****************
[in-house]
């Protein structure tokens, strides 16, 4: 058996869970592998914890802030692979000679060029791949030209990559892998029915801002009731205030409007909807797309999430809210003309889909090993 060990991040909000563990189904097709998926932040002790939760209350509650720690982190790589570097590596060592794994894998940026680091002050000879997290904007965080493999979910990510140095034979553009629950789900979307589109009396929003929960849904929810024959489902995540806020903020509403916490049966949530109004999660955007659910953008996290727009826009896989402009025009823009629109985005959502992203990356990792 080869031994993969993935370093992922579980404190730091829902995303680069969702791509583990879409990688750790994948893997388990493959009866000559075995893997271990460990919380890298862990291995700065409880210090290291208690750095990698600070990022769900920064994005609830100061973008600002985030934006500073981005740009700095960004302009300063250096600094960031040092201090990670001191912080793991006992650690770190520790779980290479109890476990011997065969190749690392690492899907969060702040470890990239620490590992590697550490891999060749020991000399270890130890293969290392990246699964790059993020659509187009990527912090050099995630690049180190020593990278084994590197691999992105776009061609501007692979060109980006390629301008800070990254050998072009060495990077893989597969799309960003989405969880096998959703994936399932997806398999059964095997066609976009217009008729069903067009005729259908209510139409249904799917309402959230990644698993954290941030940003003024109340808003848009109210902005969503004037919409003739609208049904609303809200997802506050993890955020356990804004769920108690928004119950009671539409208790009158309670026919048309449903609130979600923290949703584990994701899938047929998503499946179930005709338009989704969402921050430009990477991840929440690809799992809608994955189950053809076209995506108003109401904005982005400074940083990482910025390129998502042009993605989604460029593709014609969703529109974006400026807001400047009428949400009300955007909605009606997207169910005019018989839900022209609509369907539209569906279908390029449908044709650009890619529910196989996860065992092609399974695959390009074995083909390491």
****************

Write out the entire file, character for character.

[in-house]
């Protein structure tokens, strides 16, 4: 058996869970592998914890802030692979000679060029791949030209990559892998029915801002009731205030409007909807797309999430809210003309889909090993 060990991040909000563990189904097709998926932040002790939760209350509650720690982190790589570097590596060592794994894998940026680091002050000879997290904007965080493999979910990510140095034979553009629950789900979307589109009396929003929960849904929810024959489902995540806020903020509403916490049966949530109004999660955007659910953008996290727009826009896989402009025009823009629109985005959502992203990356990792 080869031994993969993935370093992922579980404190730091829902995303680069969702791509583990879409990688750790994948893997388990493959009866000559075995893997271990460990919380890298862990291995700065409880210090290291208690750095990698600070990022769900920064994005609830100061973008600002985030934006500073981005740009700095960004302009300063250096600094960031040092201090990670001191912080793991006992650690770190520790779980290479109890476990011997065969190749690392690492899907969060702040470890990239620490590992590697550490891999060749020991000399270890130890293969290392990246699964790059993020659509187009990527912090050099995630690049180190020593990278084994590197691999992105776009061609501007692979060109980006390629301008800070990254050998072009060495990077893989597969799309960003989405969880096998959703994936399932997806398999059964095997066609976009217009008729069903067009005729259908209510139409249904799917309402959230990644698993954290941030940003003024109340808003848009109210902005969503004037919409003739609208049904609303809200997802506050993890955020356990804004769920108690928004119950009671539409208790009158309670026919048309449903609130979600923290949703584990994701899938047929998503499946179930005709338009989704969402921050430009990477991840929440690809799992809608994955189950053809076209995506108003109401904005982005400074940083990482910025390129998502042009993605989604460029593709014609969703529109974006400026807001400047009428949400009300955007909605009606997207169910005019018989839900022209609509369907539209569906279908390029449908044709650009890619529910196989996860065992092609399974695959390009074995083909390491």